Friday, October 1, 2010

Research Material on Medieval Economies

Today I received three used books in the post purchased to help me research the ins and outs of medieval urban life:

"The Commercial Revolution of the Middle Ages, 950-1350" by Robert S. Lopez.

"Medieval Cities, Their origins and the Revival of Trade" by Henri Pirenne.

"Economic and Social History of Medieval Europe" also by Henri Pirenne.

All three look quite helpful. I've already started the Lopez book which 20 pages in seems like a quick and surprisingly entertaining read. The conclusions Lopez makes confirm that I'm on the right track. (Very reassuring!) He has some interesting material on post-Roman barbarian economics which will soon become a post here much like the manorialism posts for you Conan and orc marauder types. I'm getting a lot of new-to-me information on the Roman Empire and some context on today's credit driven economy as well. Hopefully, the Pirenne books will be as inspiring.

I read "Life in a Medieval City" by Frances and Joseph Gies years ago and found it great fodder for D&D background material. I recommend it if you're into this sort of thing.

Saturday, September 11, 2010

On the Use of Guild Marks as Sympathetic Fetishes

"In Ilova, the City of False Doors, it is the custom of the Honorable Fraternity of Bakers and P√Ętissiers to brand freshly baked loaves of bread from their ovens on one end with the Sigil of the Tortoise and the other end with the Sigil of the Hare. These marks serve to identify the loaves as legal goods free of taxes and are the subject of much superstitious speculation by the hungry Ilovian populous. In the markets, wandering among the citizens adorned in their funereal togas, one can hear much talk of the boons, ills and sundry other effects attributed to whether one spreads one's lard across either the tortoise side or the hare end of this bread. In fact, the sigils do serve as sympathetic fetishes to aid in targeting the loaves for enchantment by the guild Athermancers in accordance with the Laws of Contagion. These rituals can aid or hinder the rising of the bread, the length of its life upon the shelf and even, once consumed, the vigor of its consumer. It is by these means that the Honorable Fraternity of Bakers and P√Ętissiers and her sister guilds exert influence and direction over the welfare of the entire economy, all at the behest of the Grand Guilder and High Officers of the Greater Confraternity of the Plen River Traders."

From The Codex of Surviving Imperial Livery Patents of Moranth, circa 17 AC.

Game Effect: Upon entering a city in which a single Guild controls the majority of the economy, make a saving throw to resist the effects of the arcane policy control mechanisms in currently place. To randomly determine the current policy effects, roll a d10: 1-3: -1 to skill checks, 4-6: no effect, 7-0: +1 to skill checks. These effects remain in place until the character leaves the city or until the end of the season. Abilities and powers which grant additional saving throws may be used to negate these effects normally.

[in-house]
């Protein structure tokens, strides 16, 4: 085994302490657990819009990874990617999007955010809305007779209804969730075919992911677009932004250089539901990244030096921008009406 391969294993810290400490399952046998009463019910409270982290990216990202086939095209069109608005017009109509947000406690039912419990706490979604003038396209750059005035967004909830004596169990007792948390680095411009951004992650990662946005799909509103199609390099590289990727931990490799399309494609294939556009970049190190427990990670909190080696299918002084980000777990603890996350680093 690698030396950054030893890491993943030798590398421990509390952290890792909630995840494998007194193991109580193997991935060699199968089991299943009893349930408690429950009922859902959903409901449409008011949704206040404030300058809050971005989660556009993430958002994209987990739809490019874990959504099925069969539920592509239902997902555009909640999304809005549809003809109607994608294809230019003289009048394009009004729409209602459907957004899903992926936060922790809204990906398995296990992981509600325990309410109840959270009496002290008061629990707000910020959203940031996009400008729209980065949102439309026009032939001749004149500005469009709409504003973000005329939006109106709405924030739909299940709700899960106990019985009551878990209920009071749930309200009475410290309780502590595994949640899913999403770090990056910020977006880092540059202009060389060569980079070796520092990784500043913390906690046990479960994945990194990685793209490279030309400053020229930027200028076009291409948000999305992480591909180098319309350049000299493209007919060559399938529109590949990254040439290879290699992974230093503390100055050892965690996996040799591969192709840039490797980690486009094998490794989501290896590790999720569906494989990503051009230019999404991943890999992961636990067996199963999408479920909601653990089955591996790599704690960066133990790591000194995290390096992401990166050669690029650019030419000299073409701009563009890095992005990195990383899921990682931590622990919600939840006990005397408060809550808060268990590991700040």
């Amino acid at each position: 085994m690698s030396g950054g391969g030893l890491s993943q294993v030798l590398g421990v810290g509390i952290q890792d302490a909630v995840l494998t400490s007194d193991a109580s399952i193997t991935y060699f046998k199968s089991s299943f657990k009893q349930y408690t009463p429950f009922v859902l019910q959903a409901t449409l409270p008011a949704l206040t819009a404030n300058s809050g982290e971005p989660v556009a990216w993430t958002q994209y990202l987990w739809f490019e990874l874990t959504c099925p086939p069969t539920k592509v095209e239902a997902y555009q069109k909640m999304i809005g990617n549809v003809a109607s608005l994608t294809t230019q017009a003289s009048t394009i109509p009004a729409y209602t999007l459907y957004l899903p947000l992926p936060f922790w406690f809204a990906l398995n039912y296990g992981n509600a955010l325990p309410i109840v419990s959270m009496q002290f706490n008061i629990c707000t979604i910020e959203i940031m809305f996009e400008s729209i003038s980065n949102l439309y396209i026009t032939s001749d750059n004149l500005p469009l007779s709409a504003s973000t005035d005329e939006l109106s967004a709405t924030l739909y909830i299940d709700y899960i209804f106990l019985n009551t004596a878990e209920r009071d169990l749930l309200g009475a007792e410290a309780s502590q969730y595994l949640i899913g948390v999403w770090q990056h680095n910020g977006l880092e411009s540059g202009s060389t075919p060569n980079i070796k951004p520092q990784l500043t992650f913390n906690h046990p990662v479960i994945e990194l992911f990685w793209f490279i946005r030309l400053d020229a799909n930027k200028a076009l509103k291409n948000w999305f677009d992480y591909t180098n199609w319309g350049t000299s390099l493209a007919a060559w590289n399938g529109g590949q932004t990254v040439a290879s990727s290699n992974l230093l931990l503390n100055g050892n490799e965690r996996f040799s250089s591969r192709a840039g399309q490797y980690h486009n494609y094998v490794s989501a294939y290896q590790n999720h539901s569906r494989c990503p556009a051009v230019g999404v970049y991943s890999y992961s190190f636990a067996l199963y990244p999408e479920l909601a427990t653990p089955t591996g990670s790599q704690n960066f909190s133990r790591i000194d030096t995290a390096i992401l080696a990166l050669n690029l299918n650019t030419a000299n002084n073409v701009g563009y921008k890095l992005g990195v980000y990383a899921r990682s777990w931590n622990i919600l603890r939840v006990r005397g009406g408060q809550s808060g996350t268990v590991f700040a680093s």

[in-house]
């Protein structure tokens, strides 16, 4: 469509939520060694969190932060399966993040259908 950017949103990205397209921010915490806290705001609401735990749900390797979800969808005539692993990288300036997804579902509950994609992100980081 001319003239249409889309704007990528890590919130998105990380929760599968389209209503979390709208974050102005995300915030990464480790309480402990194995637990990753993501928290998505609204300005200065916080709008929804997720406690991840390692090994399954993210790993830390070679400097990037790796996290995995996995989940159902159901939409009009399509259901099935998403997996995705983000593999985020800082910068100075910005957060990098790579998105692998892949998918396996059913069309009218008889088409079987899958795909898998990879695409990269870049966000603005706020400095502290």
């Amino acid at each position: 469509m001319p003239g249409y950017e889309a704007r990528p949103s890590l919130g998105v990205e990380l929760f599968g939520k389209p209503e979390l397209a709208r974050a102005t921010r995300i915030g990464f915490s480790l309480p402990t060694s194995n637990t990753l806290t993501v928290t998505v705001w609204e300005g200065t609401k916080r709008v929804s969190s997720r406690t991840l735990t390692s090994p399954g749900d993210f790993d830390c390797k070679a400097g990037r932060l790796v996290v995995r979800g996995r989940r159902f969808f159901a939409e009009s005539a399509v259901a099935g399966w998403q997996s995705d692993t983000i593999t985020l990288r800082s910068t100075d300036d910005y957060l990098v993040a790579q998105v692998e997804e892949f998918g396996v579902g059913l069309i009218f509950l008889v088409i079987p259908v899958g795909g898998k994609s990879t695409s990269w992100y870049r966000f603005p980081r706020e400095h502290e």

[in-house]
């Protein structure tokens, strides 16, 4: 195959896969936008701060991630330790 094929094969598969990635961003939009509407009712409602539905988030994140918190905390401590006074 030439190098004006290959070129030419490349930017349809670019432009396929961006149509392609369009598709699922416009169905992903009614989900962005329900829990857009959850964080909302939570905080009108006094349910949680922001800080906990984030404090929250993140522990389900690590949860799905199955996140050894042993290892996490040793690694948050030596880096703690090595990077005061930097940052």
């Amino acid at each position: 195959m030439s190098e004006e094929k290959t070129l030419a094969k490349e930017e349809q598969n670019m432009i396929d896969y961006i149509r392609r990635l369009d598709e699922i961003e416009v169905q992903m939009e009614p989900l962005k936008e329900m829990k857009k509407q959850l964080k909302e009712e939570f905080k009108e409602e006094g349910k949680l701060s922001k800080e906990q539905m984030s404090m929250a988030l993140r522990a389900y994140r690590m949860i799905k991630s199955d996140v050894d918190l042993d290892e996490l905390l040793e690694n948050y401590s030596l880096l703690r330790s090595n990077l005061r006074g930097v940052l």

The Post In Which Guilds are Sundered in Twain

For the last few weeks I've been at an impasse as to how to proceed with highest levels of economic activity for my game world. My original idea was to create a plausible system of economics linking the small scale of manorial production of actual goods to the larger, playable game pieces of Birthright style guilds. My feeling has been that guilds have been rather poorly defined in both description and game mechanics. Are they confederations of several small livery companies? If so, how deep down does the regents control extend into, say, the inner workings of the Honorable Fraternity of Bakers and Cake Frosters? The Hanseatic League seems like the best historical analog for a guild but along a more mono-despotic vein. The regent acts as both CEO and Chairman of the Board of a holding company composed to numerous sub-guilds who shoulder the gritty responsibility of the realities of production and labor. That leaves our regent free to... to what exactly?

I had assumed to make money. It's becoming clear with research that is a false assumption. Or rather it's better to say, their ideas on the production of wealth are far from my modern views on wealth. Guilds practiced mercantilism, not capitalism. They were strict monopolists wielding letters patent to force out and stifle competition and innovation. Foreign trade was considered a bane unless the exports always, always exceeded the imports. (An unrealistic as well as undesirable goal.) They imposed strict social order to control the balance of haves and have nots. They saw ruthless development of internal markets as the only route to wealth and when these markets stagnated, acquisition of foreign markets by force of arms was the common solution. Guilds were less concerned with money than they were with control.